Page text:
At present there are only limited park and ride facilities associated with certain DART and suburban rail stations. The Dublin Transportation Office has, however, been working with its constituent organisations to establish a framework for the more extensive development of park and ride facilities in the Dublin transport initiative area. In May last, the DTO produced a park and ride strategy for the DTI area. The strategy identified 20 sites throughout the DTI area where park and ride facilities could assist in encouraging commuters to travel by public transport to the city centre, estimated that the sites would provide an additional 8,360 car parking spaces and could be used by up to 14,700 persons daily and that the total cost involved would be £39 million, including the cost of land purchase and £6 million for a dedicated bus fleet to serve the six bus-based sites. It concluded that revenue from parking charges and public transport would not be sufficient to cover costs and, accordingly, substantial financial support for the investment involved and ongoing running costs would be required.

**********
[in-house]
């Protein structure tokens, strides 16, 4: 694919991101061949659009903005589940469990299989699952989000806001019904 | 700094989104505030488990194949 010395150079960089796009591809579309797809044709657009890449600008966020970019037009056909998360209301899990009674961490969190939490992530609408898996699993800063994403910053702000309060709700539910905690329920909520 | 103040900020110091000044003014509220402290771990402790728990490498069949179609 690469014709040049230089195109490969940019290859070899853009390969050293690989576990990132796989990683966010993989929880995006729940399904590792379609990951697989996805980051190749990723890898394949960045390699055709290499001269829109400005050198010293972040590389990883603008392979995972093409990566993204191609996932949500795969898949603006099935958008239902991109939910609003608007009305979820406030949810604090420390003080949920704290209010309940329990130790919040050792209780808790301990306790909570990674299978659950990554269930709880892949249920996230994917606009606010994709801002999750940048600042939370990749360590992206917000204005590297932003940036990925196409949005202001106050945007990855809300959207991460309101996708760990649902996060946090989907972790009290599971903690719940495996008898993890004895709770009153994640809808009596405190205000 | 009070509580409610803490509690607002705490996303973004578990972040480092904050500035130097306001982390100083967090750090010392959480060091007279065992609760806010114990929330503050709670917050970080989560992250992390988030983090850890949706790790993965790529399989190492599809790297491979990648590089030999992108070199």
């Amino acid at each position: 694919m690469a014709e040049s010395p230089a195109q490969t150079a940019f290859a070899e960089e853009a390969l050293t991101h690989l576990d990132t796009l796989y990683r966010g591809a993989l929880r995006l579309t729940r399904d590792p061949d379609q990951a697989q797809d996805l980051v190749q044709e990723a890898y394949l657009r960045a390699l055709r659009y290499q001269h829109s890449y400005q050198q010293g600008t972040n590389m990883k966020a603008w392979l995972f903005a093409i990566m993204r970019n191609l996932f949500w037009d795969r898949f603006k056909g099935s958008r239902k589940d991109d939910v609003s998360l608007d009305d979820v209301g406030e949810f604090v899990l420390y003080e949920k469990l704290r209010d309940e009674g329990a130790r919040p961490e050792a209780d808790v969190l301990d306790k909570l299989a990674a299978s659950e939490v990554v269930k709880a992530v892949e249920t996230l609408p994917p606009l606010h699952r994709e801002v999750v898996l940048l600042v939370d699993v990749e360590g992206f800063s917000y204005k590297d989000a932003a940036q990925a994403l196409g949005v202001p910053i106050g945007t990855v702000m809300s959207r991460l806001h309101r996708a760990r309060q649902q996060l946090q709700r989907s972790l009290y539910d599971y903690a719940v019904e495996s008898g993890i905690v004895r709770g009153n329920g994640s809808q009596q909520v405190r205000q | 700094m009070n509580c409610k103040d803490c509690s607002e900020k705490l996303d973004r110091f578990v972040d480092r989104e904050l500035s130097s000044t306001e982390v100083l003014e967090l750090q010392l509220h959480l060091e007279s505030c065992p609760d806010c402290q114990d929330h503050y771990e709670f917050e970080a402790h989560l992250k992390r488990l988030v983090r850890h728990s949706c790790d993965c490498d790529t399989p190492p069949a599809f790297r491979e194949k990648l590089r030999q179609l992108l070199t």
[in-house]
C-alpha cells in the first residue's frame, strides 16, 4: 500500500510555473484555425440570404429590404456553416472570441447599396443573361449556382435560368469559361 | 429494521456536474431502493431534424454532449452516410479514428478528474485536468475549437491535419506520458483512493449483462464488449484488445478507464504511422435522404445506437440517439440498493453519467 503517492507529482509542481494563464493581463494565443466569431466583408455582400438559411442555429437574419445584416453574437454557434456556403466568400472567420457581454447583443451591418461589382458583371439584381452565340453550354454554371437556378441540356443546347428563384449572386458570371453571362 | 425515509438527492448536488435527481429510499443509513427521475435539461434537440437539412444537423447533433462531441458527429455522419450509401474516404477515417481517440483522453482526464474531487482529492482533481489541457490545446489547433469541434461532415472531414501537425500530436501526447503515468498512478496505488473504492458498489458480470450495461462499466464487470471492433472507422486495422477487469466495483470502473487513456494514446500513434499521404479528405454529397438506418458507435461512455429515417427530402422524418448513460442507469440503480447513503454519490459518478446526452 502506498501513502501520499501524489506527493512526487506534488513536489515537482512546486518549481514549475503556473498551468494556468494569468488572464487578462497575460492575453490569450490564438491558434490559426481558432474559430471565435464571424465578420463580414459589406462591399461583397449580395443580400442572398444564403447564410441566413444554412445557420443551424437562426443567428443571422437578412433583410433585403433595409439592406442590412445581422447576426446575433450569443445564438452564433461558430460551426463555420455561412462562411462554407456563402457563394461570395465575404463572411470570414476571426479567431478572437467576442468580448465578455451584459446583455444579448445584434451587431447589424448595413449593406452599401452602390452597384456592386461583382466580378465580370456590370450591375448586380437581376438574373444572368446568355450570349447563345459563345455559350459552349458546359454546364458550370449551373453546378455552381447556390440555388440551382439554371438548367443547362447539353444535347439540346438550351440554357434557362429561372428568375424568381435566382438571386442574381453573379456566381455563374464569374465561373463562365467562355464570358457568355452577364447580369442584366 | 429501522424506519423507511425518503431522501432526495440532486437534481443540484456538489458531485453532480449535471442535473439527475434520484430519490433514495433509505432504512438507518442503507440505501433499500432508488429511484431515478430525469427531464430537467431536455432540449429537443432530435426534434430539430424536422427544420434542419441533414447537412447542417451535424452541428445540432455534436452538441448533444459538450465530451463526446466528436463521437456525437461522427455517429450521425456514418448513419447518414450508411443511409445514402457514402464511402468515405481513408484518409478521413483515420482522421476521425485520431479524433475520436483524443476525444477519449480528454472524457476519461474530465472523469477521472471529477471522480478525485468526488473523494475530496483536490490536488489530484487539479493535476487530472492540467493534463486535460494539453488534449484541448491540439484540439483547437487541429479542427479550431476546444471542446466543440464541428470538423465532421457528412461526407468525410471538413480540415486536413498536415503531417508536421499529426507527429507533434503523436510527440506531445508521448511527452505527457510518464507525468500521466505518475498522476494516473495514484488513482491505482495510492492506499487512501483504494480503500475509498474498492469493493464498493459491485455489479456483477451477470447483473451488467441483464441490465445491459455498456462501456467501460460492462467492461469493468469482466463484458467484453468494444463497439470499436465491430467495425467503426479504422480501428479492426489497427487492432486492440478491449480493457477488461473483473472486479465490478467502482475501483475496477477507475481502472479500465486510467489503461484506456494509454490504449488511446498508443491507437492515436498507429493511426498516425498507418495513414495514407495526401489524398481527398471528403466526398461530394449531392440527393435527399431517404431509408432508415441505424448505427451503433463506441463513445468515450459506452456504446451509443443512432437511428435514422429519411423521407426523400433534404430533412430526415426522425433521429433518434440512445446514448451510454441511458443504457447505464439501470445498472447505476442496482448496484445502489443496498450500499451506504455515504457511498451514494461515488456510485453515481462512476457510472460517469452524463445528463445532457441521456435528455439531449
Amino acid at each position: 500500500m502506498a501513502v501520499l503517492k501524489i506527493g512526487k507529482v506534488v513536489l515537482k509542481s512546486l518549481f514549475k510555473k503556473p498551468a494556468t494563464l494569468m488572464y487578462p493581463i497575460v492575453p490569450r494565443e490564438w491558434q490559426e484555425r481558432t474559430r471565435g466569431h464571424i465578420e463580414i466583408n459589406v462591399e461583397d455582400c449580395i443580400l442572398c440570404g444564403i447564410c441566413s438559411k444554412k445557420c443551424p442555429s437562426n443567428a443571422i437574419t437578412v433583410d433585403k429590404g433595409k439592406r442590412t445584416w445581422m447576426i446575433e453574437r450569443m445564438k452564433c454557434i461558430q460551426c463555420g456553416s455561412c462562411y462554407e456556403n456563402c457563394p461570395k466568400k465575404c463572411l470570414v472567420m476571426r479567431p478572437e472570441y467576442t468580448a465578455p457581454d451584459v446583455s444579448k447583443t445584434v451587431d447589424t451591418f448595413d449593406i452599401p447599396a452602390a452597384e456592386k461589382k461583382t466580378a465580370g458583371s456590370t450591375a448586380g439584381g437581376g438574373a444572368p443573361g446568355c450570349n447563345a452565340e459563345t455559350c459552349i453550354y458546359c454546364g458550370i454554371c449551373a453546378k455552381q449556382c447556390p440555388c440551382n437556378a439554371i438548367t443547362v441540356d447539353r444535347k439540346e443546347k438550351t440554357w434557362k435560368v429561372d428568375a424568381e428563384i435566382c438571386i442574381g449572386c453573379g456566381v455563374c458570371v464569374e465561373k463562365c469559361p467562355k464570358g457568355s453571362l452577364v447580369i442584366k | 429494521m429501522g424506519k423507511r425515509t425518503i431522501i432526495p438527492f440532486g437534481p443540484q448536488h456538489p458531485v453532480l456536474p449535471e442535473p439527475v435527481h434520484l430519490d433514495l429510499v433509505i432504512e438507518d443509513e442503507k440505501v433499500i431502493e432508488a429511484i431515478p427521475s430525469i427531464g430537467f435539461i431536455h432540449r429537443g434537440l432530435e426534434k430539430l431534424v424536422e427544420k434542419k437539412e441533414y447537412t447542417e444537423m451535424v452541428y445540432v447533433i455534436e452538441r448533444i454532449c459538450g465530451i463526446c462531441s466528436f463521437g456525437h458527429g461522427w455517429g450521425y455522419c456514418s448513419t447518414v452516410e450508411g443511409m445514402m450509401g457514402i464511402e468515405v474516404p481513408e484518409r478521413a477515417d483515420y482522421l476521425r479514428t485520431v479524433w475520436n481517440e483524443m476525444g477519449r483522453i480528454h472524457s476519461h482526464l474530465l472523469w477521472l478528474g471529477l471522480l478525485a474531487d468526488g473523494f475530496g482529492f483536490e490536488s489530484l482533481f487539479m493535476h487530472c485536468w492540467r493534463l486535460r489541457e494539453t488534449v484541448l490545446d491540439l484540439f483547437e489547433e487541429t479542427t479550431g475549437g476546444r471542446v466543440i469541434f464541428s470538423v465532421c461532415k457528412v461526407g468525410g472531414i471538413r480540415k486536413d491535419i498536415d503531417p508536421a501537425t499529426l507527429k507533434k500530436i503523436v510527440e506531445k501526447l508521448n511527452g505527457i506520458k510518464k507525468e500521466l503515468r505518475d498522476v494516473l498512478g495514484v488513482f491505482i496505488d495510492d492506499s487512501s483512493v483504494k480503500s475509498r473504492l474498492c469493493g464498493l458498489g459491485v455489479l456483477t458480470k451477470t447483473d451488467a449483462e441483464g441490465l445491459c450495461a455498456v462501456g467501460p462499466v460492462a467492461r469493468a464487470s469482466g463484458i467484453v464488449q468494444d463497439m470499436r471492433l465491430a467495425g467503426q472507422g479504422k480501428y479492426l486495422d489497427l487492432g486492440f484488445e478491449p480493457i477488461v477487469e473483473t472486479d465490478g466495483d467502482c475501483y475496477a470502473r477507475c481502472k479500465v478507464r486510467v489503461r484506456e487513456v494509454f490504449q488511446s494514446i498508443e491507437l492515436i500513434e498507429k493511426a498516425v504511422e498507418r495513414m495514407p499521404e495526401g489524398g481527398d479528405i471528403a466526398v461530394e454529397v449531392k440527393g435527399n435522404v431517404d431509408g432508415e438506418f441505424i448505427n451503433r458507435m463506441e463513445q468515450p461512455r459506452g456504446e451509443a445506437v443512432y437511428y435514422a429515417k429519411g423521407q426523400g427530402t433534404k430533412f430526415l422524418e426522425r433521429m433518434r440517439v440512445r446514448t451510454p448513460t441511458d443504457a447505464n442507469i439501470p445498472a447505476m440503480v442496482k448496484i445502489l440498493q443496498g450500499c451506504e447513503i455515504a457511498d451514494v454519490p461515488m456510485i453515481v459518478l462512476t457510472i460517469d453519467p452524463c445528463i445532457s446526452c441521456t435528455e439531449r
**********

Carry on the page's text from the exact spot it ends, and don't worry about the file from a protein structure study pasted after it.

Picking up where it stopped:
The strategy is being addressed by the DTO to CIE, the Dublin local authorities and other relevant agencies. In response, and as part of the DTO short term action plan, Dublin Corporation is considering the development of a major pilot park and ride facility in Finglas. In addition, Dublin Corporation and Dublin Bus announced yesterday, as part of Operation Freeflow, the provision jointly of park and ride facilities at Whitehall and Simmonscourt during the Christmas period. These pilot projects together with similar experiments in the Cork area, to which Senator Mooney referred, will provide invaluable experience which will assist in the development of park and ride facilities on a wider and permanent basis throughout the DTI area and in other major cities.

It is clear from the DTO strategy that there is no single or universally applicable model for the development, financing and operation of park and ride facilities. Different models will be required depending on circumstances. In general there will have to be an openness to a partnership approach involving public transport operators, local and other public authorities and the private sector.

Park and ride facilities are undoubtedly part, and an important part, of the solution to problems of urban traffic congestion. A good start is now being made to implementing and testing viability in the Dublin area. DTO and its constituent bodies will continue with this important work as part of the integrated approach to Dublin transport management which we must actively take forward.